• The CBOE equity put/call ratio, a measure of the ratio of bearish option market bets to bullish ones, is back near the highest since June. Taken as a contrarian indicator, the ratio indicates to some people that the gloom is overdone and a reversal may be near.

You may choose to believe these signals or not, but plenty of market participants do, which makes them relevant to the odds of a near-term bounce. What’s more, there simply isn’t a lot of top-tier fundamental data to trade until the crucial Consumer Price Index release on Sept. 13. Analysts may continue to tweak their earnings outlooks—Morgan Stanley just slashed its 2023 base-case for S&P 500 earnings per share by 10% to $212—but there won’t be much in the way of concrete developments.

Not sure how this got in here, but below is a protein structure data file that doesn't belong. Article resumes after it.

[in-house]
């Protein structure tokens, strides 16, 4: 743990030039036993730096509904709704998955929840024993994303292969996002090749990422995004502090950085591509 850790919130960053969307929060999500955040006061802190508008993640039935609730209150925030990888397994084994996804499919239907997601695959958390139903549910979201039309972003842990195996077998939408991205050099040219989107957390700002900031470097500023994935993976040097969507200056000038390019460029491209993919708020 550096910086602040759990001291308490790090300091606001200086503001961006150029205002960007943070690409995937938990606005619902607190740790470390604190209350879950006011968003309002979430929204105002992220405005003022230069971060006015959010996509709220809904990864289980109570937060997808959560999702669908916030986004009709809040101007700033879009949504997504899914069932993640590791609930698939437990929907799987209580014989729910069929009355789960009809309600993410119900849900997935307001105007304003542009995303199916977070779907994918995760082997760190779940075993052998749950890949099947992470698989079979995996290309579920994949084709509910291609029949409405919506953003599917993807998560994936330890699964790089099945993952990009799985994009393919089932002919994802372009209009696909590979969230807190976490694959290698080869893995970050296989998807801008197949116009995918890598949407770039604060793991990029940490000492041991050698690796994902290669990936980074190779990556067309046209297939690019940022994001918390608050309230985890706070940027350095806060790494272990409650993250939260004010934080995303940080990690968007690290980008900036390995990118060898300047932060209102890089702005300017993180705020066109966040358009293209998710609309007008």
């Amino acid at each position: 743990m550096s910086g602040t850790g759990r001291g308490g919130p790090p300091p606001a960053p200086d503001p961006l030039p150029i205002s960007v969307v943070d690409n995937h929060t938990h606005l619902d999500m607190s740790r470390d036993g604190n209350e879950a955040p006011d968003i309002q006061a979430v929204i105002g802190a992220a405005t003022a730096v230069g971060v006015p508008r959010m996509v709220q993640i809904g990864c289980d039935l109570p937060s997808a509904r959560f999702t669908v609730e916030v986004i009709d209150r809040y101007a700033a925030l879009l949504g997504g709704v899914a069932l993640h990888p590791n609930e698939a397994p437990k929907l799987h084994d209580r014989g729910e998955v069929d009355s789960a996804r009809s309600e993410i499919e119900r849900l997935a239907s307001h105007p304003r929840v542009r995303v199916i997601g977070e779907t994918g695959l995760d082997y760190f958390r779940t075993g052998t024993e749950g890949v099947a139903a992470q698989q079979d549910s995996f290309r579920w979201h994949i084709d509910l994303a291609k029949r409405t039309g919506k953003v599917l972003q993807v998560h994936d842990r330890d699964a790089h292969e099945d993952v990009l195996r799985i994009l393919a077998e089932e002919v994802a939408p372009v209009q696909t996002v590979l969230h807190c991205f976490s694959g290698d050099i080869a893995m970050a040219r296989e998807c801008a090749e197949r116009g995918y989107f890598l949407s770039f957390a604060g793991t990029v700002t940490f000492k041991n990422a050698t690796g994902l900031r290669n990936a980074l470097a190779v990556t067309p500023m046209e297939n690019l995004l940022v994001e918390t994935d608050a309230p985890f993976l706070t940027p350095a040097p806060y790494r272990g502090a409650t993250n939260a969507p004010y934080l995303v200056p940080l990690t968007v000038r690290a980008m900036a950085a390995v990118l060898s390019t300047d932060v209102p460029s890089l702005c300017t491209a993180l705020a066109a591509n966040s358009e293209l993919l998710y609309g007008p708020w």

All told, much will come down to sentiment and a factor that’s even harder to predict: temerity. Certainly, a further moderation in inflation could help tip the scales in favor of a 50-basis-point rate increase, but there’s little sense in getting too excited about it beforehand. If the market really wants to see a measured Fed in September, it’s best to keep its bullishness in check.

Jonathan Levin has worked as a Bloomberg journalist in Latin America and the U.S., covering finance, markets and M&A. Most recently, he has served as the company's Miami bureau chief. He is a CFA charterholder.

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